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Tort litigation refers to a civil lawsuit that one individual brings against another. Tort litigation allows a person to recover monetary damages for injuries that a defendant causes by negligent or intentional behavior. It is distinct from criminal litigation, and there are different rules and burdens of proof.
Tort law is a body of law relating to civil wrongs, or wrongs that one person commits against another. Tort law exists in common law jurisdictions, including the United States, Canada, Australia, England, Scotland and Ireland. Tort law is primarily comprised of judge-made law, or case law that was created over years of judicial decisions in these common law jurisdictions.
Under tort law, individuals have a legal duty to behave in a responsible and appropriate manner to other individuals. When these legal duties are breached, the person who breaches them is subject to civil penalties. The breach gives rise to tort litigation.
There are two types of tort litigation that occur: tort lawsuits based on intentional torts, and tort lawsuits based on negligence. Sometimes the action that gives rise to a tort is also punishable under criminal law, especially if the tort is intentional. This is not always the case, however, and two distinct trials must always take place if a defendant is to face both criminal and civil charges.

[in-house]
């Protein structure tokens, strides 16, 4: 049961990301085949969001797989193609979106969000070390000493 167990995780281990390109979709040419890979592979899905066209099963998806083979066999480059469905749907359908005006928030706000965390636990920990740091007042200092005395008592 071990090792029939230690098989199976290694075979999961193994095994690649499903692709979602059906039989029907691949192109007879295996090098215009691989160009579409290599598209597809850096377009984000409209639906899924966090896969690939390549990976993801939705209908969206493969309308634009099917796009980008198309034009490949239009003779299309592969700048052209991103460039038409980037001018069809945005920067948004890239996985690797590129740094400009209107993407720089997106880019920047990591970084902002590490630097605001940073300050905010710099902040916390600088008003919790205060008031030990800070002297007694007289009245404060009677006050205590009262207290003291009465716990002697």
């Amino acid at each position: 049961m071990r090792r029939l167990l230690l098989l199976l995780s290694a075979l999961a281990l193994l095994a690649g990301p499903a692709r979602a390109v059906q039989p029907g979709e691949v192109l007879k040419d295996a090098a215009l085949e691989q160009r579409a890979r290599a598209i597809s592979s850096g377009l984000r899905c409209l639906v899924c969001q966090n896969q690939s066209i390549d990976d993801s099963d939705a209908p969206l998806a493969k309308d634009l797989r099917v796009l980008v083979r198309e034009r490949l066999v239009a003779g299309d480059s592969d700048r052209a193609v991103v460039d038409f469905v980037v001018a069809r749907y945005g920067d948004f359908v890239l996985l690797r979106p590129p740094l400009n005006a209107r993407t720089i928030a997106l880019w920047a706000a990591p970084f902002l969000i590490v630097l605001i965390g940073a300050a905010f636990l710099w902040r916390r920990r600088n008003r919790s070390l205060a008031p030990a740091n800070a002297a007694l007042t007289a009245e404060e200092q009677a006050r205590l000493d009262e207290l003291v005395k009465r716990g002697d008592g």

Intentional torts occur when one person intentionally harms someone else. The victim of the harm can sue the perpetrator under tort law principles. The victim can recover monetary damages that he actually suffered, for lost wages and medical bills. He can also recover damages for pain and suffering and emotional distress, as well as damages called "punitive damages" that are designed solely to punish the perpetrator of the harmful action.
Negligent torts occur when one person negligently injures a victim. Under tort law principles, everyone has a duty of care and a duty to behave reasonably. Failure to behave as a reasonable person would can give rise to tort litigation if that negligent behavior causes injury.
The standard of proof under a tort lawsuit is a preponderance of the evidence standard. This means a plaintiff does not need to prove each element of a tort beyond a reasonable doubt in order to be awarded damages. A plaintiff need only prove that, more likely than not, the defendant did the negligent or intentional action and that the action actually caused the harm.
Under traditional tort principles, if a plaintiff was also negligent or contributed to the cause of injury, the plaintiff could not recover his damages. This was referred to as the principle of contributory negligence. This rule has been changed in most jurisdictions now, including the United States, and under the new rule of comparative negligence, a plaintiff can still recover but his recovery is limited by the percentage of his own responsibility.
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